The monsoon kicks in between August and October, and floods are common across Thailand. This year as I’m sure you know, they’ve been unusually bad. More than 500 people have died already in Thailand and the number keeps going up. My friends in Thailand tell me that most of the severe flooding is in central Thailand, and those in Nan have been spared the worst of it. The international community needs to step in and do their bit with support in the form of donations to flood relief programs. As mentioned in my last post, the official routes to help are listed here - http://www.bangkokpost.com/feature/charities/203275/information-for-flood-donation
The rainy season also brings the Nan Boat races. There are usually about 150 boats involved. Each boat is made of five pieces crafted from a single tree, and have ornate Dragon Heads and Tails. Interestingly the names all start with angel. When not engaged in races, the boats are kept at temples, and Monks manage and repair the boats, and perform a small ceremony on each before the race.
The smallest boats have a crew of 30, going up to 50 or 60 for the mid-sized boats and 80 rowers for the largest boats. Each community can race one of each. Men and women race on separate days. The races are grouped by boat size, and the Winner gets presented a trophy by Princess Siritorn. Last year they had 200 boats. Wooden paddles. Old boats used to have high curved ends but now flat and long for speed and advantage at the finish.
The rain is also crucial for rice production which is widespread across Thailand. Away from the flooding, September landscapes look lush and green with rice fields everywhere you turn.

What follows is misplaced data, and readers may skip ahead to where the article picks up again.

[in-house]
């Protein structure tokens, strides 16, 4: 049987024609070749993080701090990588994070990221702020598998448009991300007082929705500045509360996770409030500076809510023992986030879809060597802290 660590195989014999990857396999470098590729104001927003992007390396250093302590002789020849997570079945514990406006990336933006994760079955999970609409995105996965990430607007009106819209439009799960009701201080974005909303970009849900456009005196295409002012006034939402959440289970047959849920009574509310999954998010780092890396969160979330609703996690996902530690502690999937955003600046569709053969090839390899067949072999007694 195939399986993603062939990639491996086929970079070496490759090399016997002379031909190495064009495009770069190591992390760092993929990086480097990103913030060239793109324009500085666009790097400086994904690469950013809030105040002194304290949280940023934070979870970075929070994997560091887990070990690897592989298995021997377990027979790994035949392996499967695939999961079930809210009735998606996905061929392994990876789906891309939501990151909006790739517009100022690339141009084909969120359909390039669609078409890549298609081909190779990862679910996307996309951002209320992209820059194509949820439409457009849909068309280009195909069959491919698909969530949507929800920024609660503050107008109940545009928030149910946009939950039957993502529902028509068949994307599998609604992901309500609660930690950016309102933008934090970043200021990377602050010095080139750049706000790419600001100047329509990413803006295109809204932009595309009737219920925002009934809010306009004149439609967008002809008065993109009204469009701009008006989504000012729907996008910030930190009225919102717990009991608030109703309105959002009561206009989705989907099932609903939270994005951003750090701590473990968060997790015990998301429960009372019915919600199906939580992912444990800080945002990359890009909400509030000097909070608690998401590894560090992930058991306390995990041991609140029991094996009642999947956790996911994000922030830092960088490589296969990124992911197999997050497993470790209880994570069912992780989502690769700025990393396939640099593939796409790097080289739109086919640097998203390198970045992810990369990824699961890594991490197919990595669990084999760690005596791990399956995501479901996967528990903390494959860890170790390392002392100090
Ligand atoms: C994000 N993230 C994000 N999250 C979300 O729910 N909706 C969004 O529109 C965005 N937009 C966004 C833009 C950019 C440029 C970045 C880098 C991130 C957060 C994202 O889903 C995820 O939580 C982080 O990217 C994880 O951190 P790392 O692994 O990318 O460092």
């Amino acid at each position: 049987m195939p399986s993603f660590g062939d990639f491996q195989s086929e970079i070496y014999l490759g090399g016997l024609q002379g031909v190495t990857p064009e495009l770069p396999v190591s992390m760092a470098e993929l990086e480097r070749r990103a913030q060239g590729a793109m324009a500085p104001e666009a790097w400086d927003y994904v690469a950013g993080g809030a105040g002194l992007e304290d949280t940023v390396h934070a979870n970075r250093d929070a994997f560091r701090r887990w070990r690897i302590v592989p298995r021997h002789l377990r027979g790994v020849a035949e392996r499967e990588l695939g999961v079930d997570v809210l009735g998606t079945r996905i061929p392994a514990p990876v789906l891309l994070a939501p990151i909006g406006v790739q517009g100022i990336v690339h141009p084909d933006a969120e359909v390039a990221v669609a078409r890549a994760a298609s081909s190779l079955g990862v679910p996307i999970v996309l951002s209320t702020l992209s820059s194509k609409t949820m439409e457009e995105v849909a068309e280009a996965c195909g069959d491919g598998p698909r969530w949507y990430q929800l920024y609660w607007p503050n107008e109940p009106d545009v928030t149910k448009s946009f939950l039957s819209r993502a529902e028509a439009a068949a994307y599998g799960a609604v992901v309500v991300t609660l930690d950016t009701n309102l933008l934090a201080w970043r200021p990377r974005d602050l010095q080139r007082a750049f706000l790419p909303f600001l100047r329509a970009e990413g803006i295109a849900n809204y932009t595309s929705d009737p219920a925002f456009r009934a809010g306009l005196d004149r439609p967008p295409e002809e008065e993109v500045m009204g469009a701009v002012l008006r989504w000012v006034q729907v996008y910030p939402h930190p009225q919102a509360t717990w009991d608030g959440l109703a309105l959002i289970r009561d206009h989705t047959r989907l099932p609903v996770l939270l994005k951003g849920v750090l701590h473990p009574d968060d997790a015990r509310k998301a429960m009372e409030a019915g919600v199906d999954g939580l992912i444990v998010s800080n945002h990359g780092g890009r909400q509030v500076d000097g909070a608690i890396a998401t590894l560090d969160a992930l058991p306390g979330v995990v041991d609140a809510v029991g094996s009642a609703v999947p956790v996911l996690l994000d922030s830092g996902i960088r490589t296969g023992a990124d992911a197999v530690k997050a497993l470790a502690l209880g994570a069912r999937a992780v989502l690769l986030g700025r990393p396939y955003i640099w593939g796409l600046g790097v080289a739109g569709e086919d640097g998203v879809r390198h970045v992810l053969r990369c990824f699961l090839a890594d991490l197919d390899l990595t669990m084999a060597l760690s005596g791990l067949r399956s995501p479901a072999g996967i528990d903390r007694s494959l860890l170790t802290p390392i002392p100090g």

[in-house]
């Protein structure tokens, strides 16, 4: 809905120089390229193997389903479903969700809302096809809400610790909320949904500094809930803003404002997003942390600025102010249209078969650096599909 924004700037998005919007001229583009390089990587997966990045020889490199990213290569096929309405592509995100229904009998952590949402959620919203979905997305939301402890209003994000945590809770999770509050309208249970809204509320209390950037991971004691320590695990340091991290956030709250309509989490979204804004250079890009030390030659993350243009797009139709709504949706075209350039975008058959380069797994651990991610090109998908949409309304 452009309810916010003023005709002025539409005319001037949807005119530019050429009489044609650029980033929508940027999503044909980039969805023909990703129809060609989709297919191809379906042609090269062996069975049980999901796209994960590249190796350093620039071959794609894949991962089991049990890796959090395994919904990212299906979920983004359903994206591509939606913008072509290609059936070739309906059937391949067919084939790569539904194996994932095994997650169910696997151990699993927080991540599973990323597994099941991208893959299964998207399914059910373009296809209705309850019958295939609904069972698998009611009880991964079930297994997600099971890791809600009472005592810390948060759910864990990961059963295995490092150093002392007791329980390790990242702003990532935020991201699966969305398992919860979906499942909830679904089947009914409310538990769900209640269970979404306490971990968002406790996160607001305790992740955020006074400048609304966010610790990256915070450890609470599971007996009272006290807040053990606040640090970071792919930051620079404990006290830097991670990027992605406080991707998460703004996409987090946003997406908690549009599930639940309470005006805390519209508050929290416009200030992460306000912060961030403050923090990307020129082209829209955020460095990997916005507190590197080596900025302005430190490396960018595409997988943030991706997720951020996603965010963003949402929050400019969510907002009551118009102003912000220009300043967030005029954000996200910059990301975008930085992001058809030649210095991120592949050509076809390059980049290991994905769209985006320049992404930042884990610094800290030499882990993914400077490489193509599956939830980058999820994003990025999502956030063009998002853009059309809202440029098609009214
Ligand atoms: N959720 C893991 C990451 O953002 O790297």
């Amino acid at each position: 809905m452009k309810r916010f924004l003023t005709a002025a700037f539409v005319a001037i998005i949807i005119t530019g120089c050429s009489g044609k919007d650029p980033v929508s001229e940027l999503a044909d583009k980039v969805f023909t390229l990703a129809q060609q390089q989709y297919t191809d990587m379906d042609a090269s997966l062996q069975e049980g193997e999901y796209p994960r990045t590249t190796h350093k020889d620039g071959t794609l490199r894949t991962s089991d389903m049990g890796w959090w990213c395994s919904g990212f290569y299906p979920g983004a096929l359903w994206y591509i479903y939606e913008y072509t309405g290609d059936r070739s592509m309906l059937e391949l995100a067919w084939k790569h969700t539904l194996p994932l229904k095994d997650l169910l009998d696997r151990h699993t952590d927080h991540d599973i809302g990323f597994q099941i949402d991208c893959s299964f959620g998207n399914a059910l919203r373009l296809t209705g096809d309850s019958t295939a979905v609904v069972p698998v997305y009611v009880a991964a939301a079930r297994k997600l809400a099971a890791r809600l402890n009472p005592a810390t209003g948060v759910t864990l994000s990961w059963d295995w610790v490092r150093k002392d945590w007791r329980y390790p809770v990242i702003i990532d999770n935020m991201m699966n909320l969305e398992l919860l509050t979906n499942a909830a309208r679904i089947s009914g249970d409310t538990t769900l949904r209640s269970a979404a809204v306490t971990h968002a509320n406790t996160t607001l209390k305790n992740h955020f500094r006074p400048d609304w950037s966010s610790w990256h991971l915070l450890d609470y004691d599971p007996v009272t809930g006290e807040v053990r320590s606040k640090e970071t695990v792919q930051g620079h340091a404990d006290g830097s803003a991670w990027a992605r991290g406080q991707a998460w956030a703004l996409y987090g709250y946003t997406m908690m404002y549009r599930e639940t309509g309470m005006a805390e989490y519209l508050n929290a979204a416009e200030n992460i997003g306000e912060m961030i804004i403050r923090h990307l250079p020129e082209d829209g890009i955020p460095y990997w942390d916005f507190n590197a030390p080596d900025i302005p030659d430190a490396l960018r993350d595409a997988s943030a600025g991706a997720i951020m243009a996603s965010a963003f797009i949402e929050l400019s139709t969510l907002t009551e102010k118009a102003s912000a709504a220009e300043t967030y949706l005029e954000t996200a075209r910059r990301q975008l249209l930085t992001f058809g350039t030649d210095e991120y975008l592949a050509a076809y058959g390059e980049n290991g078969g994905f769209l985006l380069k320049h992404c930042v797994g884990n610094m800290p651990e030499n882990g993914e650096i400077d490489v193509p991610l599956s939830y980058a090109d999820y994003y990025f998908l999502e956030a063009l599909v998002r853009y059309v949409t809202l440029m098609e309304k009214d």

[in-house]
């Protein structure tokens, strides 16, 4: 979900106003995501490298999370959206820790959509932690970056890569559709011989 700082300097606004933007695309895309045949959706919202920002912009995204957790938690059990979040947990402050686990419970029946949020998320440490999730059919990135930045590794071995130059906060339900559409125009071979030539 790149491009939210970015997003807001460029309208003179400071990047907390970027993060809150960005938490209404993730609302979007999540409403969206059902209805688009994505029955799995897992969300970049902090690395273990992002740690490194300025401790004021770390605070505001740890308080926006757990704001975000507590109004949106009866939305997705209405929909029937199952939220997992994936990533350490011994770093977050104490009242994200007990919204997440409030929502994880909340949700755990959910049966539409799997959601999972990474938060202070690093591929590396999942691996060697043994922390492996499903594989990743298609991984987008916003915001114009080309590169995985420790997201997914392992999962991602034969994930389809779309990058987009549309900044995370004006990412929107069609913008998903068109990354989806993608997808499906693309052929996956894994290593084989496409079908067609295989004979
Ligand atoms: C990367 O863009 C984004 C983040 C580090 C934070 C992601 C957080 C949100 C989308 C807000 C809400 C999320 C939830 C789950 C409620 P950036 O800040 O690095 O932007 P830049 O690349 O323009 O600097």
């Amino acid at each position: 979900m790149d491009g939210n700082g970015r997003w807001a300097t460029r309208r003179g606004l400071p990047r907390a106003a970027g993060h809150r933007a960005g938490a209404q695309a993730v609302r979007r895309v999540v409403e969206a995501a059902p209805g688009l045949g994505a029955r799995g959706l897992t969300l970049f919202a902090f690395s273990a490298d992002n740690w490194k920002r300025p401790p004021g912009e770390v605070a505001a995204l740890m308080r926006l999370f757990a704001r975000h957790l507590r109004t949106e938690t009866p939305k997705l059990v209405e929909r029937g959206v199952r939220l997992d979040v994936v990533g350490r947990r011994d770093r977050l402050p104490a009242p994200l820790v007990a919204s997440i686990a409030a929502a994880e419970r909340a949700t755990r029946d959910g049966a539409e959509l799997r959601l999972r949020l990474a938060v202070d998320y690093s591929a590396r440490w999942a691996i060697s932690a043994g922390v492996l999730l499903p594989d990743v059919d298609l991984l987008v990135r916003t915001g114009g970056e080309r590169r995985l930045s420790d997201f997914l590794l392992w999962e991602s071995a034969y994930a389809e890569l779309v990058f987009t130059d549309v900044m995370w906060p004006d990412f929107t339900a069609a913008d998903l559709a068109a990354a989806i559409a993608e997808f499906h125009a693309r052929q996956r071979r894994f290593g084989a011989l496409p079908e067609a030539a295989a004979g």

Nan is also well known for an unusually high number of temples. There are 20 temples in the city. One for every community. Regardless of the poverty in their areas, temples remain bright and gold and red, often with ornate plaster facades designed to look like cloth banners. They are beautifully maintained and well topped up with local donations. The good temples pour the money back into their communities, while others just soak up the money.
Out of the many, I visited one of the most famous: Wat Phumin. Outside, the steps are flanked by two huge snakes, known as Nagas. Inside are superbly preserved murals of illustrating the previous births of the Buddha as well as scenes of the local life at the time of restoration in the 1800’s.
Thailand is well known for it’s food, and the North East is no exception. Being near the water means it’s all about seafood. Everything was super tasty and spicy, and served with rice. Loved it!
Breakfast is proper food too. Something that takes getting used to if you’re foreign. Eating noodles, fried meat or any other meal that usually qualifies as lunch or dinner is tough going at 7am if you’ve grown up eating toast and cereal! Even eggs don’t really prepare you. I have to admit I struggled, but a man’s gotta eat, and you take what’s on offer. In the end I found noodle soups to be the way forward. Rice with meat and fried vegetables was usually too much for my half-asleep body!
My travel destinations are always dictated by the projects that invite me there, and Thailand was no exception. Most of time in Nan was spent working with an organisation called Joko, focused on improving quality of life for rice farmers in the region. They were already working with about 4000 farmers and were facing a range of survival and scaling challenges. But that’s a story for a dedicated post on the various projects I was involved with in Thailand. Coming up after a final travelogue on my travels in North Western Thailand.